Addresses in Memory of Carl Schurz/ADDRESS OF PROFESSOR HERMANN A. SCHUMACHER
PROFESSOR HERMANN A. SCHUMACHER
AMERICA, in whose beloved soil rests all that is earthly of Carl Schurz, is foremost in honoring him to-night. But as in his heart the love of his native land never ceased to rival his devotion to the American people, so the country, in which Carl Schurz was born and educated, also claims him as one of its greatest sons.
As a member of the University of Commerce in the city of Cologne, where Schurz attended school, and as a Professor of the University of Bonn, where as a gifted and spirited student of twenty years he gave to his life its decisive turn,—from the native soil of Carl Schurz, where we so heartily hoped to welcome him this summer at the unveiling of Kinkel's statue, I bring greetings of sympathy and good will. I am grateful to have the opportunity of paying on behalf of all Germany this tribute of love and admiration to the man whom we commemorate to-night.
This memorial is of a unique character. It is the only instance of which I know where two nations join in celebrating one whose official position did not place him among the powerful of the land, and who cannot be regarded as merely a scientist or a man of letters, brilliant and profound as his writings are.
What is it that two great nations admire and honor in this personality? What explains the extraordinary influence, the great success of Carl Schurz? It may be summed up in the phrase: German idealism.
This idealism of Schurz was, in the first place, an ethical quality. Never did personal interests exercise an influence upon his public acts. He formed his decisions with utter disregard of consequences. He showed in all his actions a heroic courage, a courage inherited from his noble mother. Even in his childhood that is conspicuous. You remember in his memoirs, when, as a school-boy, he had to write a composition on the Battle of Leipzig, how he expressed his indignation at the political situation, although he knew that he would thereby incur the serious displeasure of his teachers. As the boy, so the man. Although he had eagerly assisted in the election of Grant, he did not hesitate a moment to oppose with all his might those measures of the administration which he believed would be injurious to the American people. And perhaps the most remarkable instance of this unselfish courage is, when he advocated with unceasing energy the re-establishment of the suffrage in the South, although he clearly saw that he was thereby helping to create a democratic majority in Missouri and that he would in consequence lose his seat in the Senate of the United States.
This same trait of chivalry is found everywhere: a vigorous fight for what he regarded as just and good, a fight with the splendid ardor of his enthusiastic spirit, with all the captivating force of his remarkable personality. As a result, many misapprehensions and enmities were unavoidable, and it was as a poor man that there died the ablest and most influential of all those of foreign birth and foreign education who have made their home on this side of the Atlantic.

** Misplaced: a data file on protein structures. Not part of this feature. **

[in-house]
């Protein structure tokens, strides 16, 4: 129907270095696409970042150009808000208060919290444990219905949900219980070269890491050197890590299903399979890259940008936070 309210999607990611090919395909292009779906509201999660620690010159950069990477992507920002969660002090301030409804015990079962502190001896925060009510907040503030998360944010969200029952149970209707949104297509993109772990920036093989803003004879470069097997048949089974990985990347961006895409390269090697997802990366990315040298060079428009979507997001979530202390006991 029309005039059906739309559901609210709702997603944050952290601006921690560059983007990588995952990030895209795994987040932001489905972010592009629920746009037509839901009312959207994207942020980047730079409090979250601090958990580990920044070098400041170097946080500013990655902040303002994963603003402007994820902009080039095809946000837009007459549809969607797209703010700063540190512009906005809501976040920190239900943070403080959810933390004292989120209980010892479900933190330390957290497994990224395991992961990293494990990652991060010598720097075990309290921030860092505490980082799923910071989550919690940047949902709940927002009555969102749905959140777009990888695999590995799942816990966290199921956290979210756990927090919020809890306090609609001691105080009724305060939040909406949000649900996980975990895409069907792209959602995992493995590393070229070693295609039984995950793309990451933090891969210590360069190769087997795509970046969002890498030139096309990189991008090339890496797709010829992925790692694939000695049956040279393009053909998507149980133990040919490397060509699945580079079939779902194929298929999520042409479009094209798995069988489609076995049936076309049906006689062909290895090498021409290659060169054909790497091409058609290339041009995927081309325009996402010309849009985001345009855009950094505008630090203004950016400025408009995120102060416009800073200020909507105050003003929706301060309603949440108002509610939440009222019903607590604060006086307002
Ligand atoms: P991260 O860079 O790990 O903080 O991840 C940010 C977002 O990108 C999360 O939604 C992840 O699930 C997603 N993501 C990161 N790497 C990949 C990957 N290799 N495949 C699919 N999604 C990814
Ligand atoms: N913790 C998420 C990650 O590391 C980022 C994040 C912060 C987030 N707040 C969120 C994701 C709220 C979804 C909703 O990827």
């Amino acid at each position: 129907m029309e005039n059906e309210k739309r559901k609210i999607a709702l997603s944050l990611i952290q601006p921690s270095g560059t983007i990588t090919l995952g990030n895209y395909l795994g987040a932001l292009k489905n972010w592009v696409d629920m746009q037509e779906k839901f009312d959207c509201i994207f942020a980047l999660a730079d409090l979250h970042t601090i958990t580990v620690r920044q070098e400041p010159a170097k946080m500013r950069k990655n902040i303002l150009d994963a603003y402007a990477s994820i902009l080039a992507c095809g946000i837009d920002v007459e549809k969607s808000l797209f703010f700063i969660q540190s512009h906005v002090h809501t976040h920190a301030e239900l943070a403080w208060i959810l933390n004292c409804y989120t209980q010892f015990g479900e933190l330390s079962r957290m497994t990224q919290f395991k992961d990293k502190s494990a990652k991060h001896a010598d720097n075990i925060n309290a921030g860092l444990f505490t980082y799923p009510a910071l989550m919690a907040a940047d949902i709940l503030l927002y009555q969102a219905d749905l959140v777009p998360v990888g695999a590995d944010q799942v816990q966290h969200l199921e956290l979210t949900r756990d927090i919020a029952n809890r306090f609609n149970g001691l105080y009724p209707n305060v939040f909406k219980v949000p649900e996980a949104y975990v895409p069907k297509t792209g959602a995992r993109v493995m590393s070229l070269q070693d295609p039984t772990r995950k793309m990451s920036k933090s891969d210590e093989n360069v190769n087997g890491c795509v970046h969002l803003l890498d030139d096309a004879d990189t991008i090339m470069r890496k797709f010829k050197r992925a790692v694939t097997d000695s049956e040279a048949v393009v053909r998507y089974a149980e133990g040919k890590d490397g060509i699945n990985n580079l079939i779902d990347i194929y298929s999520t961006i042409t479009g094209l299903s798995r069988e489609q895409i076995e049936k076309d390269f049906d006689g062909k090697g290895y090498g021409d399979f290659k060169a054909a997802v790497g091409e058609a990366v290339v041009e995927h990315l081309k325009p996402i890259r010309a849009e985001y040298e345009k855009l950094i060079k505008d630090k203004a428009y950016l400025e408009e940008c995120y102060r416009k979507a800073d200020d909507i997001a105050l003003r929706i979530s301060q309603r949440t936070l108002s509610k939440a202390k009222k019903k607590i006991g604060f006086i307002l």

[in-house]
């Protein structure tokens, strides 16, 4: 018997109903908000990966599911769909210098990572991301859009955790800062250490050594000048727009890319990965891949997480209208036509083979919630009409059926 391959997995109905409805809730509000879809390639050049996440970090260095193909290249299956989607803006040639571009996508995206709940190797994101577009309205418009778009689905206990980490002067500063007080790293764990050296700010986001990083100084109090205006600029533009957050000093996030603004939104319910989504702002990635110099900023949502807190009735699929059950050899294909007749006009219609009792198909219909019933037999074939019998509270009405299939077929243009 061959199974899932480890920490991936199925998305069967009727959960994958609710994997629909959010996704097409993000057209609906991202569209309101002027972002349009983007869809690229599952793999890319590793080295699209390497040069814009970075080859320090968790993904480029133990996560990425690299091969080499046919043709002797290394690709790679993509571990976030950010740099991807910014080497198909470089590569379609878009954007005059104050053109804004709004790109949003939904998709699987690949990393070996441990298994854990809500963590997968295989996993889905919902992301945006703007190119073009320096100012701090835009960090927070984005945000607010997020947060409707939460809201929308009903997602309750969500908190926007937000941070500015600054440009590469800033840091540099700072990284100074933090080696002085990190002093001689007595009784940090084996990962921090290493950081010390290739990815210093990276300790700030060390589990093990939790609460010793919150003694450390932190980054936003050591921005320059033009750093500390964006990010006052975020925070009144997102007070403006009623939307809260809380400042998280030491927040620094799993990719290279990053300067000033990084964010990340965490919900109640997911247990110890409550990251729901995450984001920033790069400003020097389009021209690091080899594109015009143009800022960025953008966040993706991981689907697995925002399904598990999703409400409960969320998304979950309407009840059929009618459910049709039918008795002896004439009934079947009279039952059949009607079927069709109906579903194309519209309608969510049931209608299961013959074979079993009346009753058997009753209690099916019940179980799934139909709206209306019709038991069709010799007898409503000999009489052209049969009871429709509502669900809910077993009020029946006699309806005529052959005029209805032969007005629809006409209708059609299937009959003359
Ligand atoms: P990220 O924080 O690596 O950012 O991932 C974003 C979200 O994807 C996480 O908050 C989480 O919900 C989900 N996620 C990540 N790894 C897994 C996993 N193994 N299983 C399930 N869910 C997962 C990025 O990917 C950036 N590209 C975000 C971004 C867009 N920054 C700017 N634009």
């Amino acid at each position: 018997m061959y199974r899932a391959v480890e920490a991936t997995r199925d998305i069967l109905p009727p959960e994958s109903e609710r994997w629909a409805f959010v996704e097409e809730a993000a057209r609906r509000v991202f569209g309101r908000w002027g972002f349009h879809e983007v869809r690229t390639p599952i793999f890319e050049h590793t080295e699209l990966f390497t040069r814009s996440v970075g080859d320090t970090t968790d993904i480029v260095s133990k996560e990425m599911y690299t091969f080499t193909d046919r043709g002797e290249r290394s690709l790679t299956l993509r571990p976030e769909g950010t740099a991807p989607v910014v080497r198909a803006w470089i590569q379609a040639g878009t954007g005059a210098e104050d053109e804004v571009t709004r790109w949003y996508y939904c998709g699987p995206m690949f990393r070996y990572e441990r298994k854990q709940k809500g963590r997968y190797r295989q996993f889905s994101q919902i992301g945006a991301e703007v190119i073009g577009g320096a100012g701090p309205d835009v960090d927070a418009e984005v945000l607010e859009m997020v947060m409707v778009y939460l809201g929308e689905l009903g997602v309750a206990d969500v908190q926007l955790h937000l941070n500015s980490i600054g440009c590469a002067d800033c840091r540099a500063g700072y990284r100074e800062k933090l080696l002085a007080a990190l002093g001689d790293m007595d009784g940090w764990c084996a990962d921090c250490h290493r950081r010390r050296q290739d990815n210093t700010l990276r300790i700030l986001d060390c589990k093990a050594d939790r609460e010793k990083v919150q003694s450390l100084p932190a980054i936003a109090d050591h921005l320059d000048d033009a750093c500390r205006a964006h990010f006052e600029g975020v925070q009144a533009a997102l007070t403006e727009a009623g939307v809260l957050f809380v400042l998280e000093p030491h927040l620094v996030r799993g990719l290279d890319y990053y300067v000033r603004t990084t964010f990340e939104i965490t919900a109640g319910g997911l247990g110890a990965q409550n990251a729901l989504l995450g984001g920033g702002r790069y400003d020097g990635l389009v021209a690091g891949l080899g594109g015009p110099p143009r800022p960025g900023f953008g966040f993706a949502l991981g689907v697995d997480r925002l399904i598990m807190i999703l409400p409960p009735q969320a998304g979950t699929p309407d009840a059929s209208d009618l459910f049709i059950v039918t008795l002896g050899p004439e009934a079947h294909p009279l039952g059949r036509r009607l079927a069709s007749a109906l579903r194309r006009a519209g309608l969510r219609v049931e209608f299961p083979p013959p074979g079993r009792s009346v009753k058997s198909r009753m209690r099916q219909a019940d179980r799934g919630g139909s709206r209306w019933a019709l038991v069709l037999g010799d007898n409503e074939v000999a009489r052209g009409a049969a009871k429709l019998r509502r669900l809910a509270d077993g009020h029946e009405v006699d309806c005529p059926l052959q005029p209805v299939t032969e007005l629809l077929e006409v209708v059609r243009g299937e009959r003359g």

But when we admire in Schurz the incarnation of what we call German idealism we regard not only the moral impulse which prompted him to decide all public questions without reference to his personal interests, but also the intellectual faculty of looking at all problems of practical life from the loftiest points of view. This Carl Schurz did in a most unusual manner. He believed, as he often emphasized, in the logic of things, in an over-ruling fatality, which stands above the power of majorities and of governments. “It is the close connection between cause and effect, between principle and fact,” he explained—“a connection which cannot be severed and a clear knowledge of which is the only safe foundation of political wisdom.” He was convinced that “what is nonsense in theory, will never make sense in practice.” But from this he did not conclude that men could not intervene. On the contrary, he considered it the duty of every upright man to lend himself with all his force to what he believed to be just and right. To the question, What is meant by the spirit of the age? he answered: “It is action, action, and action again.” Action, spirited action in behalf of the general welfare, action for the benefit not only of the American people, but of all mankind, was the text of his long, eventful, and strenuous life. Schurz never tired of battling for his convictions, against what he regarded as a hindrance to progress. Thus he became at an early age a revolutionist, struggling for the removal of political obstacles which, once accomplished, would open for the people, as he himself expressed it, new fields of inquiry, knowledge, and improvement, as a foundation on which to erect a solid structure of a broader and higher development. A fighter also he remained in this country, whose soil appeared to him so ideal a field for developing in absolute freedom all that is noble, progressive, and just in human nature.